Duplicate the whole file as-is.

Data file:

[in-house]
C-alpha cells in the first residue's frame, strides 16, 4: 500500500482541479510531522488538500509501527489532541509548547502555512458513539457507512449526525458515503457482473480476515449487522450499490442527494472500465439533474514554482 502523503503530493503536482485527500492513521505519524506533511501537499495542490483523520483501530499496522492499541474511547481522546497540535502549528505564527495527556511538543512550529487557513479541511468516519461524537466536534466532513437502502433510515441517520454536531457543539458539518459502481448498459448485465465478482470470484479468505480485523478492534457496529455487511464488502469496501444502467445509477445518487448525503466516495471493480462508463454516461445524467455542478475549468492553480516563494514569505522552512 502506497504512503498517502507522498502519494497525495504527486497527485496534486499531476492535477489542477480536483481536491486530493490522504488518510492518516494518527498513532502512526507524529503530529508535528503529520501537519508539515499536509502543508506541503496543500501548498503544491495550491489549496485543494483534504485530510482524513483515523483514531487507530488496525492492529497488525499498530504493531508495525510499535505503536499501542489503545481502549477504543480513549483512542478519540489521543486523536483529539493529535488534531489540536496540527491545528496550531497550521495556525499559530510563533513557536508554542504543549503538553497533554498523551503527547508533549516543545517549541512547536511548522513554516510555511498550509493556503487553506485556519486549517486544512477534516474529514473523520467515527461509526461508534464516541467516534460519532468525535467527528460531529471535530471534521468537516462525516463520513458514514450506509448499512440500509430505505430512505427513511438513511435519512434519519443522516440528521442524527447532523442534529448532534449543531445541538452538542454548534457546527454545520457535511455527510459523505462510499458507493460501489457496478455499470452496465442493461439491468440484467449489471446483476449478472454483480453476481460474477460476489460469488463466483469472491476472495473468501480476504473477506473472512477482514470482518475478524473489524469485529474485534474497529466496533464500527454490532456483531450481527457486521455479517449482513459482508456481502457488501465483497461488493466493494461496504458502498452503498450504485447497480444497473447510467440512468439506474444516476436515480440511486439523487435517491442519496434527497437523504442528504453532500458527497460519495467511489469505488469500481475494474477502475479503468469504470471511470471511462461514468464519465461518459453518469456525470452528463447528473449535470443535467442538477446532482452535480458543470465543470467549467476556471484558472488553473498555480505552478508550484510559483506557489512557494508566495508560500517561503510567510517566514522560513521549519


[in-house]
C-alpha cells in the first residue's frame, strides 16, 4: 500500500482541479510531522488538500509501527489532541509548547502555512458513539457507512449526525458515503457482473480476515449487522450499490442527494472500465439533474514554482 502523503503530493503536482485527500492513521505519524506533511501537499495542490483523520483501530499496522492499541474511547481522546497540535502549528505564527495527556511538543512550529487557513479541511468516519461524537466536534466532513437502502433510515441517520454536531457543539458539518459502481448498459448485465465478482470470484479468505480485523478492534457496529455487511464488502469496501444502467445509477445518487448525503466516495471493480462508463454516461445524467455542478475549468492553480516563494514569505522552512 502506497504512503498517502507522498502519494497525495504527486497527485496534486499531476492535477489542477480536483481536491486530493490522504488518510492518516494518527498513532502512526507524529503530529508535528503529520501537519508539515499536509502543508506541503496543500501548498503544491495550491489549496485543494483534504485530510482524513483515523483514531487507530488496525492492529497488525499498530504493531508495525510499535505503536499501542489503545481502549477504543480513549483512542478519540489521543486523536483529539493529535488534531489540536496540527491545528496550531497550521495556525499559530510563533513557536508554542504543549503538553497533554498523551503527547508533549516543545517549541512547536511548522513554516510555511498550509493556503487553506485556519486549517486544512477534516474529514473523520467515527461509526461508534464516541467516534460519532468525535467527528460531529471535530471534521468537516462525516463520513458514514450506509448499512440500509430505505430512505427513511438513511435519512434519519443522516440528521442524527447532523442534529448532534449543531445541538452538542454548534457546527454545520457535511455527510459523505462510499458507493460501489457496478455499470452496465442493461439491468440484467449489471446483476449478472454483480453476481460474477460476489460469488463466483469472491476472495473468501480476504473477506473472512477482514470482518475478524473489524469485529474485534474497529466496533464500527454490532456483531450481527457486521455479517449482513459482508456481502457488501465483497461488493466493494461496504458502498452503498450504485447497480444497473447510467440512468439506474444516476436515480440511486439523487435517491442519496434527497437523504442528504453532500458527497460519495467511489469505488469500481475494474477502475479503468469504470471511470471511462461514468464519465461518459453518469456525470452528463447528473449535470443535467442538477446532482452535480458543470465543470467549467476556471484558472488553473498555480505552478508550484510559483506557489512557494508566495508560500517561503510567510517566514522560513521549519